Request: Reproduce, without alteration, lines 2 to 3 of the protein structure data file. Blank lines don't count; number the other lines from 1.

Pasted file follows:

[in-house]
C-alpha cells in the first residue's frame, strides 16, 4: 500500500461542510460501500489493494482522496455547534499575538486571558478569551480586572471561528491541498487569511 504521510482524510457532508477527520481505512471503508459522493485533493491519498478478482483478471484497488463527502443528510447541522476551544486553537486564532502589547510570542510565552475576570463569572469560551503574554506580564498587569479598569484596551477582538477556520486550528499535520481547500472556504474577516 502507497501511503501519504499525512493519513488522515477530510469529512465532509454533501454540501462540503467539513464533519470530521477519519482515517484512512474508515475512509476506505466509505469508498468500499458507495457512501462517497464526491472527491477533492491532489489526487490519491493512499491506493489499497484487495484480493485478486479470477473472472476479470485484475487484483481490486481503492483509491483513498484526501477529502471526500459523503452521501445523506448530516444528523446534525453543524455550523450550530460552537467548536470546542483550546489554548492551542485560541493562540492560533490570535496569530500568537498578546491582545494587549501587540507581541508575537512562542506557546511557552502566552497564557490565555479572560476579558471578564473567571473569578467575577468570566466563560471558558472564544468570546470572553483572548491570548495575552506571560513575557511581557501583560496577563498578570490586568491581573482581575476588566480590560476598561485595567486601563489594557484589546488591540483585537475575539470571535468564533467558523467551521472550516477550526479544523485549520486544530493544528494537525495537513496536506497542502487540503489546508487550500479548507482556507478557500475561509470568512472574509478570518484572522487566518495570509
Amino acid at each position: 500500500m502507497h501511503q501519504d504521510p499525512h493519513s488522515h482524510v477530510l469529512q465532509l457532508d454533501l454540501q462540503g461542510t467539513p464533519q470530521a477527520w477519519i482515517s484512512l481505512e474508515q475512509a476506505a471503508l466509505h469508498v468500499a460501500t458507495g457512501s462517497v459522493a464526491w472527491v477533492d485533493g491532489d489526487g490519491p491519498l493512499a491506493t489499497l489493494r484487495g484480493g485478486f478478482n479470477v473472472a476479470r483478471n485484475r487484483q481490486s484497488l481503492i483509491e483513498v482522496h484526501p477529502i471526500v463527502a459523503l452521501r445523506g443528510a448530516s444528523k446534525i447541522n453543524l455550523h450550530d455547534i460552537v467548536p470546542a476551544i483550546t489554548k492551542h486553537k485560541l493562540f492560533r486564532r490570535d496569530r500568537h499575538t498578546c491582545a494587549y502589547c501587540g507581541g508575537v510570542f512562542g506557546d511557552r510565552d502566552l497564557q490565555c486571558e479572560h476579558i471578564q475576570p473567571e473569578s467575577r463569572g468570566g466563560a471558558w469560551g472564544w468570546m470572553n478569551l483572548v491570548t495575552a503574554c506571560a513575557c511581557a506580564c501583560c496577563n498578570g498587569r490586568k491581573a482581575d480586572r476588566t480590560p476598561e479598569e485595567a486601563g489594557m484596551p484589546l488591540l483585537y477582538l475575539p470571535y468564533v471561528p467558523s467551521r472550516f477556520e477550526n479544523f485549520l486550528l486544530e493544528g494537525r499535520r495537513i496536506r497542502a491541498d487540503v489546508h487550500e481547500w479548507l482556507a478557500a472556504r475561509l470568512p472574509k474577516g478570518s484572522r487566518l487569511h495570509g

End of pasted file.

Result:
C-alpha cells in the first residue's frame, strides 16, 4: 500500500461542510460501500489493494482522496455547534499575538486571558478569551480586572471561528491541498487569511 504521510482524510457532508477527520481505512471503508459522493485533493491519498478478482483478471484497488463527502443528510447541522476551544486553537486564532502589547510570542510565552475576570463569572469560551503574554506580564498587569479598569484596551477582538477556520486550528499535520481547500472556504474577516 502507497501511503501519504499525512493519513488522515477530510469529512465532509454533501454540501462540503467539513464533519470530521477519519482515517484512512474508515475512509476506505466509505469508498468500499458507495457512501462517497464526491472527491477533492491532489489526487490519491493512499491506493489499497484487495484480493485478486479470477473472472476479470485484475487484483481490486481503492483509491483513498484526501477529502471526500459523503452521501445523506448530516444528523446534525453543524455550523450550530460552537467548536470546542483550546489554548492551542485560541493562540492560533490570535496569530500568537498578546491582545494587549501587540507581541508575537512562542506557546511557552502566552497564557490565555479572560476579558471578564473567571473569578467575577468570566466563560471558558472564544468570546470572553483572548491570548495575552506571560513575557511581557501583560496577563498578570490586568491581573482581575476588566480590560476598561485595567486601563489594557484589546488591540483585537475575539470571535468564533467558523467551521472550516477550526479544523485549520486544530493544528494537525495537513496536506497542502487540503489546508487550500479548507482556507478557500475561509470568512472574509478570518484572522487566518495570509
Amino acid at each position: 500500500m502507497h501511503q501519504d504521510p499525512h493519513s488522515h482524510v477530510l469529512q465532509l457532508d454533501l454540501q462540503g461542510t467539513p464533519q470530521a477527520w477519519i482515517s484512512l481505512e474508515q475512509a476506505a471503508l466509505h469508498v468500499a460501500t458507495g457512501s462517497v459522493a464526491w472527491v477533492d485533493g491532489d489526487g490519491p491519498l493512499a491506493t489499497l489493494r484487495g484480493g485478486f478478482n479470477v473472472a476479470r483478471n485484475r487484483q481490486s484497488l481503492i483509491e483513498v482522496h484526501p477529502i471526500v463527502a459523503l452521501r445523506g443528510a448530516s444528523k446534525i447541522n453543524l455550523h450550530d455547534i460552537v467548536p470546542a476551544i483550546t489554548k492551542h486553537k485560541l493562540f492560533r486564532r490570535d496569530r500568537h499575538t498578546c491582545a494587549y502589547c501587540g507581541g508575537v510570542f512562542g506557546d511557552r510565552d502566552l497564557q490565555c486571558e479572560h476579558i471578564q475576570p473567571e473569578s467575577r463569572g468570566g466563560a471558558w469560551g472564544w468570546m470572553n478569551l483572548v491570548t495575552a503574554c506571560a513575557c511581557a506580564c501583560c496577563n498578570g498587569r490586568k491581573a482581575d480586572r476588566t480590560p476598561e479598569e485595567a486601563g489594557m484596551p484589546l488591540l483585537y477582538l475575539p470571535y468564533v471561528p467558523s467551521r472550516f477556520e477550526n479544523f485549520l486550528l486544530e493544528g494537525r499535520r495537513i496536506r497542502a491541498d487540503v489546508h487550500e481547500w479548507l482556507a478557500a472556504r475561509l470568512p472574509k474577516g478570518s484572522r487566518l487569511h495570509g